Emotional demands and exhaustion: cross-sectional and longitudinal associations in a cohort of Danish public sector employees
To examine cross-sectional and longitudinal associations between content-related emotional demands at work and exhaustion, and to investigate if these associations were modified by other psychosocial work characteristics.
In 2007, 4489 Danish public service employees participated in the PRISME study by completing postal questionnaires, and 3224 participated in the follow-up in 2009. Content-related emotional demands were measured by a scale (scored 1 to 5) based on five work-content-related items, and exhaustion was measured with the general exhaustion scale from the Copenhagen Burnout Inventory (CBI) (scored 1 to 5). The cross-sectional and longitudinal associations with exhaustion were analysed in the same model and adjusted for effects of potential confounders. Effect modifications were examined separately for self-reported emotional enrichment, meaningful work, job control, social support at work and quantitative demands.
Exhaustion increased with increasing emotional demands, both cross-sectionally and longitudinally. However, although statistically significant, the effect was small. In the longitudinal analysis, a one unit increase in emotional demands was associated with a 0.03 unit (95% CI: 0.01–0.06) increase in exhaustion. We found statistically significant effect modification for three of six potentially modifying work characteristics. The effect of emotional demands on exhaustion was lower for participants with high levels of emotional enrichment (cross-sectionally and longitudinally), high levels of meaningful work (longitudinally), and higher for high levels of quantitative demands (cross-sectionally).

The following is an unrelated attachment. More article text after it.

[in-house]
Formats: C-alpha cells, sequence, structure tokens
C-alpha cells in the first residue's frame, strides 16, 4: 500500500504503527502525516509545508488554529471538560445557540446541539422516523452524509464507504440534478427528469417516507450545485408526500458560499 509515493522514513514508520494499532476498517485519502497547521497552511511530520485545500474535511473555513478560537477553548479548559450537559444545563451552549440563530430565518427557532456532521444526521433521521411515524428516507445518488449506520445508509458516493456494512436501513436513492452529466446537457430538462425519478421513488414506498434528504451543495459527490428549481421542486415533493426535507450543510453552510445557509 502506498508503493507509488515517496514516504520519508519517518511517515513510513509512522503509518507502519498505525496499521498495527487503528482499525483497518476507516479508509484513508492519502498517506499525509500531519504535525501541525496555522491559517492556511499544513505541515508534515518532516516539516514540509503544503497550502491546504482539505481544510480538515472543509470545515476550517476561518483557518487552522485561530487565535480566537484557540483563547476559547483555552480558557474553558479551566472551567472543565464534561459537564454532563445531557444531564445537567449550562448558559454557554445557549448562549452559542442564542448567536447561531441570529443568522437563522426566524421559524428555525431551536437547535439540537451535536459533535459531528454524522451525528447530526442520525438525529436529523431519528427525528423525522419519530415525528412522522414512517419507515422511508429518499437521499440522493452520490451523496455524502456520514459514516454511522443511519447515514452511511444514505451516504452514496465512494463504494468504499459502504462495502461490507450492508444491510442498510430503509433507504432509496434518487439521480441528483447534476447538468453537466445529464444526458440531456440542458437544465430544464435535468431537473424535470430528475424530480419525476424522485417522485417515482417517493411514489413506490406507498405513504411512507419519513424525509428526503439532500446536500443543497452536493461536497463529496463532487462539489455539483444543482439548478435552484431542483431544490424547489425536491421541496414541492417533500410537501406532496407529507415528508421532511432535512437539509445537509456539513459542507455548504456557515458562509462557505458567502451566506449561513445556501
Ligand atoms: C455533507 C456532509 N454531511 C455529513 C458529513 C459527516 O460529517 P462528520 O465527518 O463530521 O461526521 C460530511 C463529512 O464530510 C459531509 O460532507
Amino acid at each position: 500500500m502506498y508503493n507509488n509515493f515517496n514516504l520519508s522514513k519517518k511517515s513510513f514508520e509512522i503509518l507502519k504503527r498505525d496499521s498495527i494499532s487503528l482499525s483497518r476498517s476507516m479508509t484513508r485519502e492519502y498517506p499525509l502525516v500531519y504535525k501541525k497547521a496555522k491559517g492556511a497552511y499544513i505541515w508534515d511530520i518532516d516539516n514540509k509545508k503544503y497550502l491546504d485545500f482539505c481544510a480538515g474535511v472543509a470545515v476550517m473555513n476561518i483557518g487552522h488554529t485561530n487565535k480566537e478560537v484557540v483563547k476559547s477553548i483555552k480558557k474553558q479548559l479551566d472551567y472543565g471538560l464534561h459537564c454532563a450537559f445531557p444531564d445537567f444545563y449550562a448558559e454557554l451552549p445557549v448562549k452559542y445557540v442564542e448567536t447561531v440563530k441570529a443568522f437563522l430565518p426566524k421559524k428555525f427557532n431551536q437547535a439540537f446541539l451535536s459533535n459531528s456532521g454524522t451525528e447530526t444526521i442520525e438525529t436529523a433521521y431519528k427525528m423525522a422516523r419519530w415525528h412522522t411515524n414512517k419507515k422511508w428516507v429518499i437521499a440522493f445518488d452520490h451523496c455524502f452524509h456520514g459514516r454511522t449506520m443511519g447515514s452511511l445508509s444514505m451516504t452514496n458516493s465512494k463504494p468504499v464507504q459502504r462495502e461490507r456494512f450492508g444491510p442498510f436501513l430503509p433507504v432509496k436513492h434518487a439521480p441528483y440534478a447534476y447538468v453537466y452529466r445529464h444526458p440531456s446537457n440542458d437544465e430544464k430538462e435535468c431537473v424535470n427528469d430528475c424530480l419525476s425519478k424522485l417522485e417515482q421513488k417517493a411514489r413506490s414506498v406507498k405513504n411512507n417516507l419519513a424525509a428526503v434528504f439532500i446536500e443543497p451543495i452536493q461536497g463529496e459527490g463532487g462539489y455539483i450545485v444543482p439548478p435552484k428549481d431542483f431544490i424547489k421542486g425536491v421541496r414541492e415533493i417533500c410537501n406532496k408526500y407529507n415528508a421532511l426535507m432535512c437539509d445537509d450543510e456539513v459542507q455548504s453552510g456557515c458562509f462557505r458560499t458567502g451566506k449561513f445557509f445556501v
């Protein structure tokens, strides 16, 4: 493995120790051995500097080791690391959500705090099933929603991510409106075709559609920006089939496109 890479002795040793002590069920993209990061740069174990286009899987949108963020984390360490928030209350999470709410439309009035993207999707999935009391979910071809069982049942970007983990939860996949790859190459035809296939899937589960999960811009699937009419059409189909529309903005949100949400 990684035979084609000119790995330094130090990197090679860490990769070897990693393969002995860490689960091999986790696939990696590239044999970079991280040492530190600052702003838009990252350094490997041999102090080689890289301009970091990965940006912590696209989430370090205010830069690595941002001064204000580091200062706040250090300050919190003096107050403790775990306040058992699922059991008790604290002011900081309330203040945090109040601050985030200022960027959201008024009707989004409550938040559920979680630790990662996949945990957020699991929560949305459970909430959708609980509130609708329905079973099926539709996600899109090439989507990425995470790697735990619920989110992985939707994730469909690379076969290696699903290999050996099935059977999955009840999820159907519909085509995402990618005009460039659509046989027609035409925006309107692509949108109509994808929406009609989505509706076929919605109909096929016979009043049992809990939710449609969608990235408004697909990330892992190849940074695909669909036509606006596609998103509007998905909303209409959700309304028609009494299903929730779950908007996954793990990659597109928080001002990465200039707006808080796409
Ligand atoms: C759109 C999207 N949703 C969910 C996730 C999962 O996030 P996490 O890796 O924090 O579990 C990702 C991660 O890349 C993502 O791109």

Increasing content-related emotional demands were associated with increasing levels of exhaustion, cross-sectionally and longitudinally. This effect was reduced if the work was experienced as emotionally enriching and meaningful.
KeywordsWork demands Mental health Psychosocial work factors Effect modification Cohort study
The PRISME study was supported by an unrestricted research grant from the Danish Working Environment Research Fund and Lundbeck A/S.
Compliance with ethical standards
Conflict of interest
Marianne Agergaard Vammen was funded by Lundbeck A/S. Lundbeck A/S was not involved in any parts of the study or the preparation of the article. Jane Frølund Thomsen is appointed by the Danish National Board of Health to the Committee of Occupational Diseases, an advisory committee for the Danish National Board of Industrial Injuries.
The study protocol was approved by the local Scientific Ethical Committee (RRS 2006-1028) and the Danish Protection Agency (2009-41-3215). Informed consent was obtained from all individual participants included in the study. All procedures performed in the study were in accordance with the ethical standards of the institutional research committee and with the 1964 Helsinki declaration and its later amendments or comparable ethical standards.
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